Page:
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Niagara Glen Climbers – Carry Your Permits

Police officers have been asking to see boulderers’ permits at Niagara Glen more this year than in the past.

The Ontario Access Coalition has reported a rise in permit enforcing at Ontario’s Niagara Glen this summer. Climbers have been expressing frustration over the situation because they are the only park users who require a permit.

In 2013, the Niagara Parks Commission put out a press release that said:

“Working in concert with the Ontario Access Coalition (OAC), a user group established to promote bouldering as a recreational pursuit this is exactly what has taken place. Over the past two years, The Niagara Parks Commission (NPC) and the OAC have worked together to develop proper bouldering management guidelines, which promotes mutual respect between all park visitors and the natural environment.

“As part of this progress, a permitting process has been developed for bouldering. For an annual fee of $20.00, climbers are permitted to boulder in the Niagara Glen on approved boulders, in designated areas. The fee from each permit is then used to help maintain and conserve the Niagara Glen and adjacent natural areas for future generations.”

Read the full press release.

On Aug. 8, 2015, Garrett Hutson wrote a lengthy article on the OAC website, of which some read, “The argument against having a permit only for boulderers makes sense and the OAC appreciates why this is frustrating for many within the climbing community. However, the Glen is a unique climbing resource and the OAC continues to support the use of bouldering permits.”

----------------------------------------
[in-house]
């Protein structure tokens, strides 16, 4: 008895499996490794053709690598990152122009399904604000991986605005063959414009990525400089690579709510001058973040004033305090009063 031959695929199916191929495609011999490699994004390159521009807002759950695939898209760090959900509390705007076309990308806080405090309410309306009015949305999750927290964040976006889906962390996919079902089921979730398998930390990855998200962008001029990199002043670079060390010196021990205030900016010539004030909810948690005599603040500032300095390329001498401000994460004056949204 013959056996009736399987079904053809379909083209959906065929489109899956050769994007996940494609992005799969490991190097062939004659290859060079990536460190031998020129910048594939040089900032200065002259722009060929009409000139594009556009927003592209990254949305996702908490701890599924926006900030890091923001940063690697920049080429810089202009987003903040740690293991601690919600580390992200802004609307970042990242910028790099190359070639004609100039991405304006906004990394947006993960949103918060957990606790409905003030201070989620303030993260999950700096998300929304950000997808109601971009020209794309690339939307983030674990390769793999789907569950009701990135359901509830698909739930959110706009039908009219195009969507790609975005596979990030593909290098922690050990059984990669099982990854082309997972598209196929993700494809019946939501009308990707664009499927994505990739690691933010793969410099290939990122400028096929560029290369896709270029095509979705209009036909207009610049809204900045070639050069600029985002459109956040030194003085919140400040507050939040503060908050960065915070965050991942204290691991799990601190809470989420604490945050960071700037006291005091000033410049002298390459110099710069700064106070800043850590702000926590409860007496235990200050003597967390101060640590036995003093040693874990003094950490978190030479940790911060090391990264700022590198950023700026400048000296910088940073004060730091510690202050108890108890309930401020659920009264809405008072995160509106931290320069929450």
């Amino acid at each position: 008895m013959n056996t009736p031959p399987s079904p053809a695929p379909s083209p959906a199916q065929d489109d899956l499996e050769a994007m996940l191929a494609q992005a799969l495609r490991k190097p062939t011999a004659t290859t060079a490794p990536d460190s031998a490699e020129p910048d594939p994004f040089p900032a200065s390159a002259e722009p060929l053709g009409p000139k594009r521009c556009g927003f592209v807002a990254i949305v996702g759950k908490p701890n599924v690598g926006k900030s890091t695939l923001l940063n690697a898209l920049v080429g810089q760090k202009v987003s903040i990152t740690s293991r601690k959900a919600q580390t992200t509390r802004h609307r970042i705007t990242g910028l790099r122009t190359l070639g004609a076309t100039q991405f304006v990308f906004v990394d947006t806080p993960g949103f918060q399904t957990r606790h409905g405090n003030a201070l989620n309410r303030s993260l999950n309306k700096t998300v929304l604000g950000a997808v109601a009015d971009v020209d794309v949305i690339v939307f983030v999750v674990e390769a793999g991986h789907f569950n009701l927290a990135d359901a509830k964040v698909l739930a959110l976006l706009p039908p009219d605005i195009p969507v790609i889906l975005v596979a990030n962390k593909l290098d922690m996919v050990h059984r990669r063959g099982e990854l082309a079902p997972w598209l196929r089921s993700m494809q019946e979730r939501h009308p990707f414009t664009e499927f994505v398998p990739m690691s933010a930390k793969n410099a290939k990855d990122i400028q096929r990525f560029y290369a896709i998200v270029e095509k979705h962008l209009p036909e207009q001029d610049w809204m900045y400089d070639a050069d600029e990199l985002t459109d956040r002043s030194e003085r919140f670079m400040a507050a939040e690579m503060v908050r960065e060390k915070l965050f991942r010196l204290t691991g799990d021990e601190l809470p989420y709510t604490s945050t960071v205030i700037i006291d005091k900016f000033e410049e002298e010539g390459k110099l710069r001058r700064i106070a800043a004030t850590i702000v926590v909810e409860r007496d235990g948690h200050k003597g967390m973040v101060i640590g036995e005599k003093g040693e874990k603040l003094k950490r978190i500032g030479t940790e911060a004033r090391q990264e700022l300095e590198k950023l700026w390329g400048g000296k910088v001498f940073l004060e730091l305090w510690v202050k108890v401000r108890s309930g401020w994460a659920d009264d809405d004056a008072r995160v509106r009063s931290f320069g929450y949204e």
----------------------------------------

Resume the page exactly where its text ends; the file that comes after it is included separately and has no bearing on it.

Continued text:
Hutson goes on to list three good reasons why climbers must pay for permits. Visit here for the full article.

Dave Heerema on the Pheonix V12 at Niagara Glen.
Dave Heerema on the Pheonix V12 at Niagara Glen.

On the Niagara Parks website is a list of rules and a map to the bouldering at Niagara Glen. Visit here for more of that information.

In Canada, there are some climbing areas closed to access, some with limited access, some with permit access and some with full access.

As more climbers take to the stone, it is important to maintain good relations with land owners. In some cases this includes private land owners and in other cases national or provincial parks.

Access groups such as the OAC are invaluable parts of our climbing community. For more on the OAC, visit here.

An afternoon bouldering in Niagara Glen from Daniel Barrios-O’Neill on Vimeo.